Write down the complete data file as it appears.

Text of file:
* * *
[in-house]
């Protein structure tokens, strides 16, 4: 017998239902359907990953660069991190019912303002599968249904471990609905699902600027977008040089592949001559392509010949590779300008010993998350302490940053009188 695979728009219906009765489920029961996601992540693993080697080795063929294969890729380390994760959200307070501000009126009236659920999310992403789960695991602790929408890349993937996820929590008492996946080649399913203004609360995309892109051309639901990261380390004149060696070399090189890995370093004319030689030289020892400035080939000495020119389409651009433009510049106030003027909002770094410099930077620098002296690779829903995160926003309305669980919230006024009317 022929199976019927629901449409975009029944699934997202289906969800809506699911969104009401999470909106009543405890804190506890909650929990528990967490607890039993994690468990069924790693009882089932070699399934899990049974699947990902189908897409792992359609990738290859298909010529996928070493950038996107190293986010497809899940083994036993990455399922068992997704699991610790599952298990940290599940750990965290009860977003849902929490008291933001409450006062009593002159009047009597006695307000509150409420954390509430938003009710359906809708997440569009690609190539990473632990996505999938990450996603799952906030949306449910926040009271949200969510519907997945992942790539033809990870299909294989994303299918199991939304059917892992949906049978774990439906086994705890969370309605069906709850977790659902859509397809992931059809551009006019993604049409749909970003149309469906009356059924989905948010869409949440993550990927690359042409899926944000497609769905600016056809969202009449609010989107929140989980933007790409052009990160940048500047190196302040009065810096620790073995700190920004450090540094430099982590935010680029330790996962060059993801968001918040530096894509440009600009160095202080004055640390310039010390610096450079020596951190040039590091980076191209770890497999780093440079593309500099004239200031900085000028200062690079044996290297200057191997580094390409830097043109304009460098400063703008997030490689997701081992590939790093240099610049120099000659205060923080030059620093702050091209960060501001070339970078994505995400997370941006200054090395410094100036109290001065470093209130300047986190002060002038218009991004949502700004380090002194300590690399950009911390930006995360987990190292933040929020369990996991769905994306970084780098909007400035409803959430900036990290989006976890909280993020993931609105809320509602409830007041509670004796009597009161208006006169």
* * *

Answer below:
[in-house]
């Protein structure tokens, strides 16, 4: 017998239902359907990953660069991190019912303002599968249904471990609905699902600027977008040089592949001559392509010949590779300008010993998350302490940053009188 695979728009219906009765489920029961996601992540693993080697080795063929294969890729380390994760959200307070501000009126009236659920999310992403789960695991602790929408890349993937996820929590008492996946080649399913203004609360995309892109051309639901990261380390004149060696070399090189890995370093004319030689030289020892400035080939000495020119389409651009433009510049106030003027909002770094410099930077620098002296690779829903995160926003309305669980919230006024009317 022929199976019927629901449409975009029944699934997202289906969800809506699911969104009401999470909106009543405890804190506890909650929990528990967490607890039993994690468990069924790693009882089932070699399934899990049974699947990902189908897409792992359609990738290859298909010529996928070493950038996107190293986010497809899940083994036993990455399922068992997704699991610790599952298990940290599940750990965290009860977003849902929490008291933001409450006062009593002159009047009597006695307000509150409420954390509430938003009710359906809708997440569009690609190539990473632990996505999938990450996603799952906030949306449910926040009271949200969510519907997945992942790539033809990870299909294989994303299918199991939304059917892992949906049978774990439906086994705890969370309605069906709850977790659902859509397809992931059809551009006019993604049409749909970003149309469906009356059924989905948010869409949440993550990927690359042409899926944000497609769905600016056809969202009449609010989107929140989980933007790409052009990160940048500047190196302040009065810096620790073995700190920004450090540094430099982590935010680029330790996962060059993801968001918040530096894509440009600009160095202080004055640390310039010390610096450079020596951190040039590091980076191209770890497999780093440079593309500099004239200031900085000028200062690079044996290297200057191997580094390409830097043109304009460098400063703008997030490689997701081992590939790093240099610049120099000659205060923080030059620093702050091209960060501001070339970078994505995400997370941006200054090395410094100036109290001065470093209130300047986190002060002038218009991004949502700004380090002194300590690399950009911390930006995360987990190292933040929020369990996991769905994306970084780098909007400035409803959430900036990290989006976890909280993020993931609105809320509602409830007041509670004796009597009161208006006169």